Buffalo, Rochester and Syracuse realized their best shot at getting designated as a tech hub was by working together. When it comes to chasing economic development, it's a different tack for them.

"We are actually, for the first time, aligning around a really big vision and a really big strategy across Buffalo, Rochester and Syracuse," said Christina Orsi, president of the John R. Oishei Foundation. "We have not done that (before). We have competed with each other."

Each of the three regions can benefit from collaborating, said Joseph Stefko, president and CEO of ROC2025, an alliance of Rochester economic development organizations.

To effectively compete for national and global investments, "it's not going to be Buffalo alone, or Rochester alone, or Syracuse alone, it's going to be as a combined force," Stefko said. "I think the framework we've built here, the collaborative framework is going to serve us really well, far beyond what happens in tech hubs."

Benjamin Sio, senior vice president of strategy, policy and planning for CenterState CEO, an economic development organization in Syracuse, recalled the negotiations CenterState's CEO had with Micron before the tech company committed to its project.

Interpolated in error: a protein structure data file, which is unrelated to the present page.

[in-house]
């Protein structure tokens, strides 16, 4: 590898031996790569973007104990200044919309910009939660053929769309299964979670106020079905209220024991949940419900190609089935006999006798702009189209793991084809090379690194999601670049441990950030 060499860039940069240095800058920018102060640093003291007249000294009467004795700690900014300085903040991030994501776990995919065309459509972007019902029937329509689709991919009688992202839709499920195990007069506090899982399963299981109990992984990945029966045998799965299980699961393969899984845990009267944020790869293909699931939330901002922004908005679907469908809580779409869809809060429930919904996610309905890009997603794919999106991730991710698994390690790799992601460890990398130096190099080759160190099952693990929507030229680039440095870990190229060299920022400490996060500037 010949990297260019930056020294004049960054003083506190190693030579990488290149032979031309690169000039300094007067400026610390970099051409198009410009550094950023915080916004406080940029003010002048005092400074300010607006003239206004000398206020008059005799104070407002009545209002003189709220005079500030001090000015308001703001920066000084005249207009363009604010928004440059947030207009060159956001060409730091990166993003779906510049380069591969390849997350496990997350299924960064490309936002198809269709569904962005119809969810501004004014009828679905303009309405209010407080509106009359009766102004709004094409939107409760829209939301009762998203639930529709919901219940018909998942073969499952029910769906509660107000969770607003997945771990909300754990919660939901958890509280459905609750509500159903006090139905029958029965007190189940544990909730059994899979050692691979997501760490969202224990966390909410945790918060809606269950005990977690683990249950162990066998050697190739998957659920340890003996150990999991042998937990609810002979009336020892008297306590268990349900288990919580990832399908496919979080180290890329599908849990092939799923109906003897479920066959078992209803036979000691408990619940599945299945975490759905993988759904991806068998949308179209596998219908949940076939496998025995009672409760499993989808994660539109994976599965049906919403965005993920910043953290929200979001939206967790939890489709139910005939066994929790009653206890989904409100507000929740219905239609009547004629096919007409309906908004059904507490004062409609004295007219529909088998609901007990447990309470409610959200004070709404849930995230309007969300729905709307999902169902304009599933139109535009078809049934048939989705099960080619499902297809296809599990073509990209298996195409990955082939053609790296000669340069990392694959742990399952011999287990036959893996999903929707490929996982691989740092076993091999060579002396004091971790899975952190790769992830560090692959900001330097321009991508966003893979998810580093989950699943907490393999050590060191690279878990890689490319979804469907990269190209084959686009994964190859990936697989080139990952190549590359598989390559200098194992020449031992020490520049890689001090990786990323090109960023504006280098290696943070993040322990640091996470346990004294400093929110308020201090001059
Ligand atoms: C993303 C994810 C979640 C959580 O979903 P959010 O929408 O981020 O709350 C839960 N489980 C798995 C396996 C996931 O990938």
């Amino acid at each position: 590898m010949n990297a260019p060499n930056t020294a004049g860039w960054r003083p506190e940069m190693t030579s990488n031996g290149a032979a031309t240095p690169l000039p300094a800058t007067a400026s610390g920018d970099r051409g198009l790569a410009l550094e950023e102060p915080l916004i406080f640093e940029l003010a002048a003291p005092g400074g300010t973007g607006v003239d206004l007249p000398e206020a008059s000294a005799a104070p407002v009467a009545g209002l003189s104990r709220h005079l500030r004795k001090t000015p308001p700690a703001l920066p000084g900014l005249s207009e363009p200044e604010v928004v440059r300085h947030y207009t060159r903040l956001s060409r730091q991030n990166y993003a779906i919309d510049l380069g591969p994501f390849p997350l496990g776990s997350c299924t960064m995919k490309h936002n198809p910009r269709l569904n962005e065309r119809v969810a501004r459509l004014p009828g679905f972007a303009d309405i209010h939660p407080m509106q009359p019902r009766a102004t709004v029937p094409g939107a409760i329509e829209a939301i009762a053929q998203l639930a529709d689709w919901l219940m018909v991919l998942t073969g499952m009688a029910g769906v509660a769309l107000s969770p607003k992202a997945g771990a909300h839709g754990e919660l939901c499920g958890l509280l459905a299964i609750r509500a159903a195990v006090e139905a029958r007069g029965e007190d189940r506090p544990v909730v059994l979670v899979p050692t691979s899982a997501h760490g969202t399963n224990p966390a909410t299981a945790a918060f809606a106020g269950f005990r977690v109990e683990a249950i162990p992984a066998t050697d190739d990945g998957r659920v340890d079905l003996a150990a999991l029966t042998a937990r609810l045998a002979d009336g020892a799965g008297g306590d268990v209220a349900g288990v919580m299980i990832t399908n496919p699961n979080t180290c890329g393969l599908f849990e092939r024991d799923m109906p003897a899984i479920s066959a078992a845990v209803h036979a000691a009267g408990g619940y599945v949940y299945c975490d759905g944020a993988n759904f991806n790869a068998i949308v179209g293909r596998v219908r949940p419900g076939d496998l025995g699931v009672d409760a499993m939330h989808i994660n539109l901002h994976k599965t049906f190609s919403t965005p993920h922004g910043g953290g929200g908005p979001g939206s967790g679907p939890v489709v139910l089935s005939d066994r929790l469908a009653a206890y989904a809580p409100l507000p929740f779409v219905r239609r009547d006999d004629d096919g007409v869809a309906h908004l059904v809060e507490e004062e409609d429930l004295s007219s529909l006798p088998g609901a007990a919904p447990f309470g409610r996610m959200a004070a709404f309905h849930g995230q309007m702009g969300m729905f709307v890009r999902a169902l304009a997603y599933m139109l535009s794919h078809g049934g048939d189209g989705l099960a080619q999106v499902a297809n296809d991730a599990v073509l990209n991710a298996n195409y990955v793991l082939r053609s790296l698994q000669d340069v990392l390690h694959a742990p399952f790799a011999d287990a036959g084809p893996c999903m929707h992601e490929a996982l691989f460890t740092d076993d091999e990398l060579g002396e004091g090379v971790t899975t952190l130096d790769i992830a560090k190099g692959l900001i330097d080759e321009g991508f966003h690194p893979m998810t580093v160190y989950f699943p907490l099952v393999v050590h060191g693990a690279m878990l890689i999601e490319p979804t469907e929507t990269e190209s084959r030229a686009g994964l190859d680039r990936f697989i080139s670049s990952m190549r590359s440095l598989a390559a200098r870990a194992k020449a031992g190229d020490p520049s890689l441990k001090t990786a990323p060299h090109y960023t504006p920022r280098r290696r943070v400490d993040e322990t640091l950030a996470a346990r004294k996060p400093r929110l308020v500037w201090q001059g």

Micron wasn't interested in only the resources available in the Syracuse area, Sio said. Company officials asked about the number of engineering graduates coming out of the University at Buffalo and Cornell University, and research and development spending on semiconductors at SUNY Albany.

"These companies care about what is happening in upstate New York in general," Sio said. "They are requiring us to look beyond these regional boundaries and create new partnerships, work with new training providers on figuring out new ways to fill these jobs."

The Buffalo, Rochester and Syracuse regions are already connected in some ways, Stefko said during a recent discussion hosted by the Buffalo Niagara Partnership. He cited research that about 70,000 individuals live in one of those three regions but commute to work in one of the other two regions.

Securing the money

No doubt it helps to have someone with Schumer's clout talking up the NY SMART I-Corridor Tech Hub's bid. The Senate majority leader championed the legislation that created the tech hubs.

But the three regions still have to put in the work to secure the funds in the competition. Tech hubs have until Feb. 29 to file their applications.

Dottie Gallagher, president and CEO of the Buffalo Niagara Partnership, said the McKinsey & Co. consulting firm was valuable in helping prepare the three-region coalition's application for tech hub status earlier this year. So the partners will hire McKinsey to support the next phase, as well, she said.